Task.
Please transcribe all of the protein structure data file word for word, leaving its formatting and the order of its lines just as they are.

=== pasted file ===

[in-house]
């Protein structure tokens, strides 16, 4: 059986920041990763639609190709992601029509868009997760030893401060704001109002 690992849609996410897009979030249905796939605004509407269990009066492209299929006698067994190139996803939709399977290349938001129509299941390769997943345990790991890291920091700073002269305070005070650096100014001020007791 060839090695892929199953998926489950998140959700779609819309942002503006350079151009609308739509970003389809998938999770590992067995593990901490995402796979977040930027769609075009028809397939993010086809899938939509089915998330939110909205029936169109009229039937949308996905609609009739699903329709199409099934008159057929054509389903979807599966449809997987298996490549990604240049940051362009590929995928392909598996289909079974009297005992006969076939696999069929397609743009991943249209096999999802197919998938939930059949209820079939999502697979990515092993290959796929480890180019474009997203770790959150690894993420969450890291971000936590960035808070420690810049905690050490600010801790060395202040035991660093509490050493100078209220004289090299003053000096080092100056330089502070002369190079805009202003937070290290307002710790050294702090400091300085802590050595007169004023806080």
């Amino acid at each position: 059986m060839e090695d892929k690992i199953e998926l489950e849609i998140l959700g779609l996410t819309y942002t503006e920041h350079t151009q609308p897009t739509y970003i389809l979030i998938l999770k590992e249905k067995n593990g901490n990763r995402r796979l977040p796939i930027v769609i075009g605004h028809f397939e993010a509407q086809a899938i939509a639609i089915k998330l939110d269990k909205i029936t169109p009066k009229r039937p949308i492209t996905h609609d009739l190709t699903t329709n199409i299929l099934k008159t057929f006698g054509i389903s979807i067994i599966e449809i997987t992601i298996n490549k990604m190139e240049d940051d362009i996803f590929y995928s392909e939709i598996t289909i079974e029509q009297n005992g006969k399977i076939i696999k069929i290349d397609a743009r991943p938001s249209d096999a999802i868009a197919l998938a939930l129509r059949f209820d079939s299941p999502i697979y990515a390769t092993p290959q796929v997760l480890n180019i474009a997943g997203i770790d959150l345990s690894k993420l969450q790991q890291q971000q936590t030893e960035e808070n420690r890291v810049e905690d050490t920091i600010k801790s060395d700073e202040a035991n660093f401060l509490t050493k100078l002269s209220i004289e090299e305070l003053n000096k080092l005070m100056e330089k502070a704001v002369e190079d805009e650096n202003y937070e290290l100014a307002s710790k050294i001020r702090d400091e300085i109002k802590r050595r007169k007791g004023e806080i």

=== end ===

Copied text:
[in-house]
């Protein structure tokens, strides 16, 4: 059986920041990763639609190709992601029509868009997760030893401060704001109002 690992849609996410897009979030249905796939605004509407269990009066492209299929006698067994190139996803939709399977290349938001129509299941390769997943345990790991890291920091700073002269305070005070650096100014001020007791 060839090695892929199953998926489950998140959700779609819309942002503006350079151009609308739509970003389809998938999770590992067995593990901490995402796979977040930027769609075009028809397939993010086809899938939509089915998330939110909205029936169109009229039937949308996905609609009739699903329709199409099934008159057929054509389903979807599966449809997987298996490549990604240049940051362009590929995928392909598996289909079974009297005992006969076939696999069929397609743009991943249209096999999802197919998938939930059949209820079939999502697979990515092993290959796929480890180019474009997203770790959150690894993420969450890291971000936590960035808070420690810049905690050490600010801790060395202040035991660093509490050493100078209220004289090299003053000096080092100056330089502070002369190079805009202003937070290290307002710790050294702090400091300085802590050595007169004023806080």
């Amino acid at each position: 059986m060839e090695d892929k690992i199953e998926l489950e849609i998140l959700g779609l996410t819309y942002t503006e920041h350079t151009q609308p897009t739509y970003i389809l979030i998938l999770k590992e249905k067995n593990g901490n990763r995402r796979l977040p796939i930027v769609i075009g605004h028809f397939e993010a509407q086809a899938i939509a639609i089915k998330l939110d269990k909205i029936t169109p009066k009229r039937p949308i492209t996905h609609d009739l190709t699903t329709n199409i299929l099934k008159t057929f006698g054509i389903s979807i067994i599966e449809i997987t992601i298996n490549k990604m190139e240049d940051d362009i996803f590929y995928s392909e939709i598996t289909i079974e029509q009297n005992g006969k399977i076939i696999k069929i290349d397609a743009r991943p938001s249209d096999a999802i868009a197919l998938a939930l129509r059949f209820d079939s299941p999502i697979y990515a390769t092993p290959q796929v997760l480890n180019i474009a997943g997203i770790d959150l345990s690894k993420l969450q790991q890291q971000q936590t030893e960035e808070n420690r890291v810049e905690d050490t920091i600010k801790s060395d700073e202040a035991n660093f401060l509490t050493k100078l002269s209220i004289e090299e305070l003053n000096k080092l005070m100056e330089k502070a704001v002369e190079d805009e650096n202003y937070e290290l100014a307002s710790k050294i001020r702090d400091e300085i109002k802590r050595r007169k007791g004023e806080i």